The 105-page annual report provides a
lookahead at nearly every major agricultural product, from barley and
beef to staples like corn and soybeans. Unsurprisingly, it predicted
strong growth in demand for food because of world population growth and
an expected increase in incomes in developing nations.
predicted the world's farmers would meet this demand by increasing
yields, or the amount produced per acre, in the U.S. and expanding
production overseas. But it didn't provide details on how farmers would
achieve these increases and it was based on some unlikely assumptions,
such as normal weather, steady economic growth and no changes in farm or
Globally, there has been an increase in severe
weather patterns, and farm policy changes are under consideration in the
U.S. and overseas.
But USDA economist David Stallings said
there's no way for the agency to forecast surprises like the current
drought in the U.S., so the agency's long-term projections don't reflect
But the key factor behind most of the USDA projections —
global population growth of about 1 percent a year — seems likely.
Stallings said as population grows and parts of the developing world
become more affluent, demand for crops and meat from cattle, poultry and
pork will grow. The USDA expects farmers to increase production to
capitalize on the greater demand for their products, and agricultural
economist Wesley Peterson said that was realistic.
over the last 200 years, food production has grown faster than
population," said Peterson, a professor at the University of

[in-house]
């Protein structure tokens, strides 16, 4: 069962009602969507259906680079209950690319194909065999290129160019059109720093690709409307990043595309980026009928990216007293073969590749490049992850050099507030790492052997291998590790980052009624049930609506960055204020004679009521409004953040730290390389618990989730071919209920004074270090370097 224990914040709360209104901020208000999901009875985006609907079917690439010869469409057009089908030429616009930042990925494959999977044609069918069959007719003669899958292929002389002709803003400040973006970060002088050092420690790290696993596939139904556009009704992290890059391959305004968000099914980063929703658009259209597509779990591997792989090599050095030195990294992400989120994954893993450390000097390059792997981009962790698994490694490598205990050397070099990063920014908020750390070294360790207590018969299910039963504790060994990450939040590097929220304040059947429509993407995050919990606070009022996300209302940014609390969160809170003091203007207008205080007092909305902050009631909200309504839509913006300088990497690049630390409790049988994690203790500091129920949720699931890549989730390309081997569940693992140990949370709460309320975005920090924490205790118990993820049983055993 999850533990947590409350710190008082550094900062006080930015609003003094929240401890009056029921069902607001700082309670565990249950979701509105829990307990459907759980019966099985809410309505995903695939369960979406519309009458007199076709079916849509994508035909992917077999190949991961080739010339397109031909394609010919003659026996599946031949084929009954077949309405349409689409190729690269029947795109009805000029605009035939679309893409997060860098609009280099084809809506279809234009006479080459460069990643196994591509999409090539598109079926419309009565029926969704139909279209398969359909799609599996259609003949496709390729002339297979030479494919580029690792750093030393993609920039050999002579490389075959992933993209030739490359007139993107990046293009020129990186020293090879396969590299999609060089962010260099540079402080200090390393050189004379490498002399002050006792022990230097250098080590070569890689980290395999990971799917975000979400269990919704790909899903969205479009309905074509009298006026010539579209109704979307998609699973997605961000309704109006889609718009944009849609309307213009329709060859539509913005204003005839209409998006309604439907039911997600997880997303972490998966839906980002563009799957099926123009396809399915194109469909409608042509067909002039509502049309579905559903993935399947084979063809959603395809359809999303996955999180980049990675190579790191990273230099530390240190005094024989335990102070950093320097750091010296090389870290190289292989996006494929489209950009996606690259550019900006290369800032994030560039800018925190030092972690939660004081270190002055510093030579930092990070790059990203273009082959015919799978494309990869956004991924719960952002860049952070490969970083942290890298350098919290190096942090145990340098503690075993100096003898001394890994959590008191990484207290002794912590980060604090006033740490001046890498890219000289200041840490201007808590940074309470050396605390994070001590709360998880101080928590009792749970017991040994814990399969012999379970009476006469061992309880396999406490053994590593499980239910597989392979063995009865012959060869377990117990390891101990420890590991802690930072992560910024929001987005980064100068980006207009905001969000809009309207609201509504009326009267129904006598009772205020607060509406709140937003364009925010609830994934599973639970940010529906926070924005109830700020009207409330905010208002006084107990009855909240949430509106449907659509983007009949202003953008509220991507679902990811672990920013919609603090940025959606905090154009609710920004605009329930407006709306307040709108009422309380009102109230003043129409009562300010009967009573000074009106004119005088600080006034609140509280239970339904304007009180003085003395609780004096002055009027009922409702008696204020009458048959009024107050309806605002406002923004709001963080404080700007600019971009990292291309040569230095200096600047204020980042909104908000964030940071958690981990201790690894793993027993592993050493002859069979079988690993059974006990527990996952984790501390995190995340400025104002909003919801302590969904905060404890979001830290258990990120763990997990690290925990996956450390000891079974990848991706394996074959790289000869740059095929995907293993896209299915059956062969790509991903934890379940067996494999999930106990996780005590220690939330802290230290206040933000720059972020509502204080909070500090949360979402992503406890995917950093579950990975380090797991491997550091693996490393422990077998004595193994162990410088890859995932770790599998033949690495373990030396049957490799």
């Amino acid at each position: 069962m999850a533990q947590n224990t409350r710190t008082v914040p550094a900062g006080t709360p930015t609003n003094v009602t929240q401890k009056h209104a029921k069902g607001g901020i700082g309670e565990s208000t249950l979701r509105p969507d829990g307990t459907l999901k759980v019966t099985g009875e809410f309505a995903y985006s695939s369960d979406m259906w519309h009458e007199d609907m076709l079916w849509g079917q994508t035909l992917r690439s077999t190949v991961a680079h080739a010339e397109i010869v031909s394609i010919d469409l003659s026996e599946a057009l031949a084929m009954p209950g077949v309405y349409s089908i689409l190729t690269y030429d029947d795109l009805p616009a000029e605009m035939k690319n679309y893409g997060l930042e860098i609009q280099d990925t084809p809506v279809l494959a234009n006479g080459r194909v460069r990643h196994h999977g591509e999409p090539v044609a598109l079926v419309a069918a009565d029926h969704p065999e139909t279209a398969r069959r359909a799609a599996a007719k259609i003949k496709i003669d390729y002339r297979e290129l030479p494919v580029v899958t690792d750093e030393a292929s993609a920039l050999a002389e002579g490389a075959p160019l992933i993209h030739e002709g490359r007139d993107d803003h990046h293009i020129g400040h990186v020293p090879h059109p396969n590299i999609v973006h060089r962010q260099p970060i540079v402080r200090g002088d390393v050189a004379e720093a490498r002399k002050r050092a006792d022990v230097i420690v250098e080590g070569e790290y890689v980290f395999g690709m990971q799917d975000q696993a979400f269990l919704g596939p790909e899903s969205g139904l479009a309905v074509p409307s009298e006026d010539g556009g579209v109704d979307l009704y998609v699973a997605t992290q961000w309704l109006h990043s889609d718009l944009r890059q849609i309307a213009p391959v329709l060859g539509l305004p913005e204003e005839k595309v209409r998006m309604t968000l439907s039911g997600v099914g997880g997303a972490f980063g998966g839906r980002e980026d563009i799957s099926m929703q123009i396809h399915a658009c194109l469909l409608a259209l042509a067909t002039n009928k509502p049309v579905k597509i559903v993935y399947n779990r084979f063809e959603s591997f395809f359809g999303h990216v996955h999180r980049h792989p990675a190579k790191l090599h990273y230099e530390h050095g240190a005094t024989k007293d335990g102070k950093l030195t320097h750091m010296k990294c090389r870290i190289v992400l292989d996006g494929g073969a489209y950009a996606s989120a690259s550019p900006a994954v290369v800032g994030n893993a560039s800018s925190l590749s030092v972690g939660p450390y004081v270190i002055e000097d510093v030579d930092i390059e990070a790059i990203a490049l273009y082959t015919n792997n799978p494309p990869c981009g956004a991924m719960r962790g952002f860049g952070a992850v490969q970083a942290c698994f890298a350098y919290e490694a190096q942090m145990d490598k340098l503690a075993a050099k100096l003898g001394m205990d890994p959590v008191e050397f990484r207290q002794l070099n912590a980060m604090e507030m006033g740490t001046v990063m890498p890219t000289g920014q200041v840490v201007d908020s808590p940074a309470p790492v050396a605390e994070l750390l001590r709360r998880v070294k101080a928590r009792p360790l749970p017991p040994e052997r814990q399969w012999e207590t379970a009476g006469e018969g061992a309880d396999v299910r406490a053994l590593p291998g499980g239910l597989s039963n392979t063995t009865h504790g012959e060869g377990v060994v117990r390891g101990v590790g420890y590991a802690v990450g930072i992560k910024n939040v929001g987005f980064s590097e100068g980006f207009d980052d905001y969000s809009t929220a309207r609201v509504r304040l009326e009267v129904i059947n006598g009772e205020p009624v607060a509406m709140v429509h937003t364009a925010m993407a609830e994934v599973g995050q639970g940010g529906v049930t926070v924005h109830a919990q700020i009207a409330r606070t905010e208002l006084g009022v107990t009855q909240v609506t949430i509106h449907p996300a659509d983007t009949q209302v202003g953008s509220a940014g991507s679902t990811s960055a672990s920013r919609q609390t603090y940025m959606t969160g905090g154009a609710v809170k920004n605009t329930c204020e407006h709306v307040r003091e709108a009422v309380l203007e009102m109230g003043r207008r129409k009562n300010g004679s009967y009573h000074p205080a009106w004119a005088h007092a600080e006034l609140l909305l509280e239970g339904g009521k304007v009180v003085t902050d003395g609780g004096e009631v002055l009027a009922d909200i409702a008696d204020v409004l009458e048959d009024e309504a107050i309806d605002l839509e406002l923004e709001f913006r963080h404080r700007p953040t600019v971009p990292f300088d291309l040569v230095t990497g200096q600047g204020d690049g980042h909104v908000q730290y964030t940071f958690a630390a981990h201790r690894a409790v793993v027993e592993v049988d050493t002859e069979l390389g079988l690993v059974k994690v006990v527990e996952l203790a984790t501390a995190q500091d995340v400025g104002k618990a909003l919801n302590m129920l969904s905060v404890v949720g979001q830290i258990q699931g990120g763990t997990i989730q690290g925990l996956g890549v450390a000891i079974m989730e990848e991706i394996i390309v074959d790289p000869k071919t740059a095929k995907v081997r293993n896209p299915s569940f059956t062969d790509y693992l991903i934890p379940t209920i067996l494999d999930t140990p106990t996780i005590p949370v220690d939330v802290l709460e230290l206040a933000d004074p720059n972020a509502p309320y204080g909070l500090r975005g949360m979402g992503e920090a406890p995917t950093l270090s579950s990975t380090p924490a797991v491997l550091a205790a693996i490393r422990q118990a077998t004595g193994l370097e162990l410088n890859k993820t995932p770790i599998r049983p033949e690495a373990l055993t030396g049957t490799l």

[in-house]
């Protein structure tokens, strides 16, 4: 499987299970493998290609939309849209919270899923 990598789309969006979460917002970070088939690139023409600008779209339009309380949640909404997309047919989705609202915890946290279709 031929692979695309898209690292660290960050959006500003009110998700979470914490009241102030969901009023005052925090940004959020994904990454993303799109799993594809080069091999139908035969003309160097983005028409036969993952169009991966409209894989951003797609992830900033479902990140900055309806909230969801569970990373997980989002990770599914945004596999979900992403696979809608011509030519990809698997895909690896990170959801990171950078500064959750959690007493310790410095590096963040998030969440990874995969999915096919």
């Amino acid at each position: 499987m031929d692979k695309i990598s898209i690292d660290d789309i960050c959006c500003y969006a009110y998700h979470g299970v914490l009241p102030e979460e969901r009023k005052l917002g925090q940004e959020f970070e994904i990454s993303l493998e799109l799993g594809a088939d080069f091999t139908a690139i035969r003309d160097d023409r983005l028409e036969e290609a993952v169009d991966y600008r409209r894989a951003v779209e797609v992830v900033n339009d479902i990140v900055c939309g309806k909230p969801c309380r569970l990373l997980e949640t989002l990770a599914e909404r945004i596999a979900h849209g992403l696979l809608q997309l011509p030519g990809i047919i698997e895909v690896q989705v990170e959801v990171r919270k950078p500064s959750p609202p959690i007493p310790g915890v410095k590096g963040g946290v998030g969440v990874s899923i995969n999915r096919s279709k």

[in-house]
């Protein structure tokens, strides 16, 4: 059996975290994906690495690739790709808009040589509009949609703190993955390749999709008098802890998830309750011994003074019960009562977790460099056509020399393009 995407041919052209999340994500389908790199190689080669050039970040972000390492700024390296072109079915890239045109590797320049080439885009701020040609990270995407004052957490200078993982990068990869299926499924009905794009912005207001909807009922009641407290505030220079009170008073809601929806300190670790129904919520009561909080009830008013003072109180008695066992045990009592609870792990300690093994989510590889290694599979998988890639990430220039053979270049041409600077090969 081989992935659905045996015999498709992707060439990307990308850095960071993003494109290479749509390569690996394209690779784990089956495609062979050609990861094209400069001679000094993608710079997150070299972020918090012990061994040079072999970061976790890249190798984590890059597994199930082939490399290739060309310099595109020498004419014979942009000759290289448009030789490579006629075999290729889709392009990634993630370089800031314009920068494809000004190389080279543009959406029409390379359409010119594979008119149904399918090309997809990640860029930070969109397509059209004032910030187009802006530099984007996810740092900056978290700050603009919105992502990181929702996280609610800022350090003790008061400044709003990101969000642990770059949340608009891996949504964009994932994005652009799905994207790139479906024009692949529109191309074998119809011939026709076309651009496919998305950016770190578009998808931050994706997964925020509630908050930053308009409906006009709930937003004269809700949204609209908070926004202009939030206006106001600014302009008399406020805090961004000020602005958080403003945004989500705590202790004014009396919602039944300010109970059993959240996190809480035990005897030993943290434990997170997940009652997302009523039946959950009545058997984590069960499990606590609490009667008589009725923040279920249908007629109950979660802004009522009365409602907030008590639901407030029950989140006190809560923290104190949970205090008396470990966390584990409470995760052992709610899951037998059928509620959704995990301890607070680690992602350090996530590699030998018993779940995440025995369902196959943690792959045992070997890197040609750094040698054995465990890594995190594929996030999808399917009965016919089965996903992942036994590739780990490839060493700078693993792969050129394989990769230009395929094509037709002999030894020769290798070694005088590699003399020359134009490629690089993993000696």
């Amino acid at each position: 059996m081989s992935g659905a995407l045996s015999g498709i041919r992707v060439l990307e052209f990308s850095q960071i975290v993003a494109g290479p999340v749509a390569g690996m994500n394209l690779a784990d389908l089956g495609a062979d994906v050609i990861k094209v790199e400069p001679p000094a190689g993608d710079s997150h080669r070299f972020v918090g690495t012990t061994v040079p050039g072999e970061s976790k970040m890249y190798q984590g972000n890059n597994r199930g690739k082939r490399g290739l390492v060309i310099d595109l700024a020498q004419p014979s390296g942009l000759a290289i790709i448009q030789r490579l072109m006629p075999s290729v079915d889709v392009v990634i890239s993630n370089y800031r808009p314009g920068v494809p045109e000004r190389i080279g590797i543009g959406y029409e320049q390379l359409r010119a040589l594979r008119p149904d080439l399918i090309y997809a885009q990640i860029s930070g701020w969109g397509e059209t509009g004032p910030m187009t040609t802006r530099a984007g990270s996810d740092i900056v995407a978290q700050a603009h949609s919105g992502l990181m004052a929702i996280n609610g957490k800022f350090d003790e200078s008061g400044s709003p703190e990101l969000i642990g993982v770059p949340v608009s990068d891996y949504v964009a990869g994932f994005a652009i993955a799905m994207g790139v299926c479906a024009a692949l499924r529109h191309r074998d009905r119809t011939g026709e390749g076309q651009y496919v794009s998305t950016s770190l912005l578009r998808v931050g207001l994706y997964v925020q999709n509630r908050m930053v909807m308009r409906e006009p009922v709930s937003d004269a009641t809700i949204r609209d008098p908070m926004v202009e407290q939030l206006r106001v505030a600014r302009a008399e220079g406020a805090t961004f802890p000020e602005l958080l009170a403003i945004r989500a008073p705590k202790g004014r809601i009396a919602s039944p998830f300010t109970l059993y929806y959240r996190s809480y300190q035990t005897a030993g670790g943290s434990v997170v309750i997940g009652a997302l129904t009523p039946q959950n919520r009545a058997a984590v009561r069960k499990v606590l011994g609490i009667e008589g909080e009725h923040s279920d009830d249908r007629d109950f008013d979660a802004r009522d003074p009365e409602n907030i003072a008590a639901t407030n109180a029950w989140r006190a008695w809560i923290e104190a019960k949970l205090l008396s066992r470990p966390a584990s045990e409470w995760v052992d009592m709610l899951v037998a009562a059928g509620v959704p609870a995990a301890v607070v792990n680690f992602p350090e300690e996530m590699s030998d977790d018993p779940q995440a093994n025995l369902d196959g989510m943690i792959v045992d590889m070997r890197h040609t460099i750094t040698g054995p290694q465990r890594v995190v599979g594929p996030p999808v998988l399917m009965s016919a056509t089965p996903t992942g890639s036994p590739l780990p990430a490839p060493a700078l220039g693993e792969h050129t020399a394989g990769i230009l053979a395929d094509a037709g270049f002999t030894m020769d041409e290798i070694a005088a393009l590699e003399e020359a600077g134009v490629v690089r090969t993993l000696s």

Specifically, it predicts a steady increase in
meat consumption per person and more meat exports. The USDA predicts
beef exports to the major beef-importing countries will jump 30 percent
to 8.1 million tons by 2022. Although the United States exports beef, it
is expected to become a net importer this year and consume 20 percent
of all exports by 2022.
Domestic production of beef isn't expected
to increase much until at least 2015 because many cattle producers who
have been hurt by drought and high feed costs have reduced the size of
U.S. corn production is expected to grow to 15.26
billion bushels by 2022 as better crop technology allows farmers to get
more out of each acre. That would be up from last year's
drought-stricken crop of 10.73 billion bushels, which was still one of
the largest in U.S. history thanks to more drought-resistant corn and
expanded planting. The USDA predicts U.S. farmers will control 46
percent of the export market in 2022.
The National Corn Growers
Association said the predictions show the great potential of the U.S.
corn crop, if everything comes together just right. And Paul Bertels, a
vice president with the trade group, said the USDA predictions are in
line with what corn growers expect.
"I don't think it's unrealistic," Bertels said.
The U.S. soybean crop is expected to grow to 3.6 billion bushels in 2022, up from the 3.3 billion expected this year.
USDA predicts the U.S. wheat crop will stay about the same over the
next decade, with farmers harvesting 2.08 billion bushels in 2022, down
from the 2.2 billion expected this year.
The agency expects U.S.
net farm income to reach a record $127.6 billion this year because of
the high crop prices coming out of the drought. Even with the increased
production the USDA predicts, income levels should stay relatively high,
it said, with net farm income about $94.7 billion in 2022.